This battle was rather one-sided. The Rus (related to the Vikings) got slaughtered. Once again, the women fought because they had to; they were going to die anyway. They armored up as the men, went out, and presumably had at least minimal training to make them more than meat shields. How much more we don't know.

Nor would the Byzantines be inclined to lie and claim they were fighting women if they weren't. It's not manly.

The Rus clearly accepted the idea and did the best with it.

Lagertha's tale is recorded in passages in the ninth book of the Gesta Danorum, a twelfth-century work of Danish history by Saxo Grammaticus. According to the Gesta (¶ 9.4.1–9.4.11), Lagertha's career as a warrior began when Frų, king of Sweden, invaded Norway and killed the Norwegian king Siward. Frų put the women of the dead king's family into a brothel for public humiliation. Hearing of this, Ragnar Lodbrok came with an army to avenge his grandfather Siward. Many of the women Frų had ordered abused dressed themselves in men's clothing and fought on Ragnar's side. Chief among them, and key to Ragnar's victory, was Lagertha. Saxo recounts:

Ladgerda, a skilled Amazon, who, though a maiden, had the courage of a man, and fought in front among the bravest with her hair loose over her shoulders. All-marvelled at her matchless deeds, for her locks flying down her back betrayed that she was a woman.

Impressed with her courage, Ragnar courted her from afar. Lagertha feigned interest and Ragnar arrived to seek her hand, bidding his companions wait in the Gaular valley. He was set upon by a bear and a great hound which Lagertha had guarding her home, but killed the bear with his spear and choked the hound to death. Thus he won the hand of Lagertha in marriage. According to Saxo, Ragnar had a son with her, Fridleif, as well as two daughters, whose names are not recorded.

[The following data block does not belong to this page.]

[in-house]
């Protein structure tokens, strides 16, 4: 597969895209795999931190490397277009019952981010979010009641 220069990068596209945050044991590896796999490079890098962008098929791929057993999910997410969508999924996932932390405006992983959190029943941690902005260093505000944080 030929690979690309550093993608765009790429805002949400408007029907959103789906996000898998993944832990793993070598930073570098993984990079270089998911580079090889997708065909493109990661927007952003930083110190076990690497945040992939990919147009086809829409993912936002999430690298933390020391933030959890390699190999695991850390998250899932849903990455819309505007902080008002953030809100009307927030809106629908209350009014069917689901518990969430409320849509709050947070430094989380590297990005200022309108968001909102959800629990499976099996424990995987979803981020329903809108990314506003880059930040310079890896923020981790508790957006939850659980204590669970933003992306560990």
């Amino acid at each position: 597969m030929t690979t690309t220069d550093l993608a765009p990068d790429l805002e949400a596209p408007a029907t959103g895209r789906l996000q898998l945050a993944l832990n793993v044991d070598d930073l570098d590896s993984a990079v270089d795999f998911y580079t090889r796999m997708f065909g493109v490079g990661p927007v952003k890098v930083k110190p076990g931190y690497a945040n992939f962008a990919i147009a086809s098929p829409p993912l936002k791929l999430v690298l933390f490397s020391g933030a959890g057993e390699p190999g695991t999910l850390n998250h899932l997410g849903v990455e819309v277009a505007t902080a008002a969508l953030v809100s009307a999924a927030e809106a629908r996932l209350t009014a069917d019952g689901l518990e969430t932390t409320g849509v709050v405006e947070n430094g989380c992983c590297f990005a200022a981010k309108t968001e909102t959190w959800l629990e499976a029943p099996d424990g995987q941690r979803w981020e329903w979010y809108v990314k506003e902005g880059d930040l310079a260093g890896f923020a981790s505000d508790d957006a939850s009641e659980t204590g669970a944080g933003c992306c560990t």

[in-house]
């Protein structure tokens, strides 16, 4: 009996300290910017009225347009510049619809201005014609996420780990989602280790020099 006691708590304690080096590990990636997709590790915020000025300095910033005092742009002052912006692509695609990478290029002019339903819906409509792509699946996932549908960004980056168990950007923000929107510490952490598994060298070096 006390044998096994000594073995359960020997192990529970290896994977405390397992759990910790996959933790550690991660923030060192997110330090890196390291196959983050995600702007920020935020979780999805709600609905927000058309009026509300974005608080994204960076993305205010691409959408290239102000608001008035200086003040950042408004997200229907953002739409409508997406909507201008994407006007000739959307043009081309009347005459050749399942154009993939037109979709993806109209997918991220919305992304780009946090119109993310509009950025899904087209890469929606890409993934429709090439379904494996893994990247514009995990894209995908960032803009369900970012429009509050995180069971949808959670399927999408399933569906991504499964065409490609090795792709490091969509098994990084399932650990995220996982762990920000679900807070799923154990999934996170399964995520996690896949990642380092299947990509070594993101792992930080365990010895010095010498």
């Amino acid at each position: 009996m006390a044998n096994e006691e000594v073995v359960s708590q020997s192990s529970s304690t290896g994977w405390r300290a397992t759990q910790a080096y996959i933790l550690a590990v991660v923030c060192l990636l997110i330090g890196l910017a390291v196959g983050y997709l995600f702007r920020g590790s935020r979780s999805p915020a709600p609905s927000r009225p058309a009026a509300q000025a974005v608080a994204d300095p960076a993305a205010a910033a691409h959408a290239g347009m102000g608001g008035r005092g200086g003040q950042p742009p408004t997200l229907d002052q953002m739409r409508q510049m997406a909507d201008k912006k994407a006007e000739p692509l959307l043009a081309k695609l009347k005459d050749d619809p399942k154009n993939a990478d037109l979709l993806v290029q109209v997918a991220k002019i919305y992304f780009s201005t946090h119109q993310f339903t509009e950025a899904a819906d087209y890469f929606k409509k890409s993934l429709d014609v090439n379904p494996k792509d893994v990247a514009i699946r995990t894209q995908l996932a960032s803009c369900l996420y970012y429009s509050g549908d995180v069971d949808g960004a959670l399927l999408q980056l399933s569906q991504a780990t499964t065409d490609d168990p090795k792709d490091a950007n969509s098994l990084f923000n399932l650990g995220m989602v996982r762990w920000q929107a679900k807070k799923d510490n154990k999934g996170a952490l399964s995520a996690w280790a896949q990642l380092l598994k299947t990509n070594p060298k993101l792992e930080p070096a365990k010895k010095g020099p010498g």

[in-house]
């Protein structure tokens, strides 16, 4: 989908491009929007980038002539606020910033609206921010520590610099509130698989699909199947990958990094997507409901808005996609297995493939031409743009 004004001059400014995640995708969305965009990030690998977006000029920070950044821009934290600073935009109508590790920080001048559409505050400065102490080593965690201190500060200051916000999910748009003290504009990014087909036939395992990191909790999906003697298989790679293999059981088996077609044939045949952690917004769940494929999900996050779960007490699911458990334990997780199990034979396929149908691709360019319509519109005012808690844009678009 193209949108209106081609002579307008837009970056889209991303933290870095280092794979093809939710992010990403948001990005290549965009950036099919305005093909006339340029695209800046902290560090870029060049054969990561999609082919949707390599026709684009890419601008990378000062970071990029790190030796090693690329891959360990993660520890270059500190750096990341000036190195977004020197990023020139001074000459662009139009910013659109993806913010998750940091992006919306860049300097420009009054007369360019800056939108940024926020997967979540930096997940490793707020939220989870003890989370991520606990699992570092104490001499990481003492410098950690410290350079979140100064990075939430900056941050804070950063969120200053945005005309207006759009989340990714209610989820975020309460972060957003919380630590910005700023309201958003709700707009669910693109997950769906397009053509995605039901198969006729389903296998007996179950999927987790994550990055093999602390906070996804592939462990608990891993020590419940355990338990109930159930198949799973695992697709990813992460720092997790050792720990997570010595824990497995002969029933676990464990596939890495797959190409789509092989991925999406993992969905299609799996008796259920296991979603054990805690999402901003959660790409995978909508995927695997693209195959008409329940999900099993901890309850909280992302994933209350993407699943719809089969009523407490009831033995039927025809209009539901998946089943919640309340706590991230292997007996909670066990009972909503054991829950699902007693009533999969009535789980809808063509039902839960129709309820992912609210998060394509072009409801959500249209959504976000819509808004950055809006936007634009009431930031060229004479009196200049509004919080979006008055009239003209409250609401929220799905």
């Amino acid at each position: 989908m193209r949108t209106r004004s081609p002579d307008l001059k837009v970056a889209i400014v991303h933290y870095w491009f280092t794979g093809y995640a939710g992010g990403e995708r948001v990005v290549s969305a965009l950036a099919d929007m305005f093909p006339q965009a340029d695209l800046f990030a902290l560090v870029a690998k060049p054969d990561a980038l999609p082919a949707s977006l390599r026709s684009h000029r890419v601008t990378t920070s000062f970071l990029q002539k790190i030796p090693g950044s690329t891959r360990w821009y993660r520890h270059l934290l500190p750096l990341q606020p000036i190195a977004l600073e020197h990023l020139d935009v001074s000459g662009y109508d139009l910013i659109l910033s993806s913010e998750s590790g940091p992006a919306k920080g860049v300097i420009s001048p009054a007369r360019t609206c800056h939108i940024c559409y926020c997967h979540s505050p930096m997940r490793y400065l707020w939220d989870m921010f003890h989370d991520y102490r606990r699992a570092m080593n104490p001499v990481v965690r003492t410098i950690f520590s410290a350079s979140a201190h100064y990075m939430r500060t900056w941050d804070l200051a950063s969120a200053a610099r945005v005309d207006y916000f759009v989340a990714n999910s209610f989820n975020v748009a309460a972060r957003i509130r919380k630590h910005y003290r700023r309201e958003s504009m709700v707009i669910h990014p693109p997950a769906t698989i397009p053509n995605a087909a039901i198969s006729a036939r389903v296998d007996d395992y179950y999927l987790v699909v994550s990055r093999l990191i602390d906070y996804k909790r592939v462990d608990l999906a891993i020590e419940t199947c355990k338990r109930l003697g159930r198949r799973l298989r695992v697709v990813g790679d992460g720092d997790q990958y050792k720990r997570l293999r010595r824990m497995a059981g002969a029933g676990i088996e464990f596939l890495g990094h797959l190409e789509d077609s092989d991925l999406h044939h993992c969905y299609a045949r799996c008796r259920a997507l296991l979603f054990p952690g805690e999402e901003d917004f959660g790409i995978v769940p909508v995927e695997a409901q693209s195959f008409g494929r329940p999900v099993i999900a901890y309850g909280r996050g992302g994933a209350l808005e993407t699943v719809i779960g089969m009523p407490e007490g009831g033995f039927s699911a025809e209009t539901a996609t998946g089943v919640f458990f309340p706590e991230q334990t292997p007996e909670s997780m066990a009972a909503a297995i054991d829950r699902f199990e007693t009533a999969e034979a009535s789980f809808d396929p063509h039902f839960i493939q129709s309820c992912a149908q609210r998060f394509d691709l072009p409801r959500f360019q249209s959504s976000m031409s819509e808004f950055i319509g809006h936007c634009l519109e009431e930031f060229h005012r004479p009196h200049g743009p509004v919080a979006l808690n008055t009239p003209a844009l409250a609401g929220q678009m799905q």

So, once again, she fought because she had to, as did the other women.

Now, this may be partly fictionalized, so we go to context:

The women are held in respect for assisting in their own rescue.

The purposed of enbrotheling them was humiliation, not disgrace--it was to bring them down, not to imply shame to their families (other than by not being able to protect them). Quite a few cultures would shun or even execute those women for having been raped. In this case, despite that, at least one was considered worthy enough to be sought as a wife of status. Nor was it unmanly to marry a woman who fought. It was a positive.

(In Grammaticus's accounts, "dressed in men's clothing" means suitable garb for fighting--pants, tunics, possibly armor.)

So now we come to a recent, fully documented instance:

http://onlinelibrary.wiley.com/doi/10.1002/ajpa.23308/full

So, this burial does contain a sword. It also contains an ax, a large langseax that is purely a weapon, not a tool, a two handed axe, a spear, two shields, bodkin tipped arrows, stirrups and two entire horses.

It was first called a male warrior's grave.  Then someone observed the pelvis was probably female. Then it was genetically proven the occupant was female.

Then all of a sudden it wasn't a warrior's grave at all.

Within seconds of me posting this link on my wall, one individual had a complete, screaming, online meltdown. I strongly suspect he actually crapped his pants.

He loudly insisted it couldn't be a warriors grave because no culture ever had female warriors, and posted a link that debunked the feminist claim that half the burials in York were female because they contained swords. This is true. It's also not relevant to this find.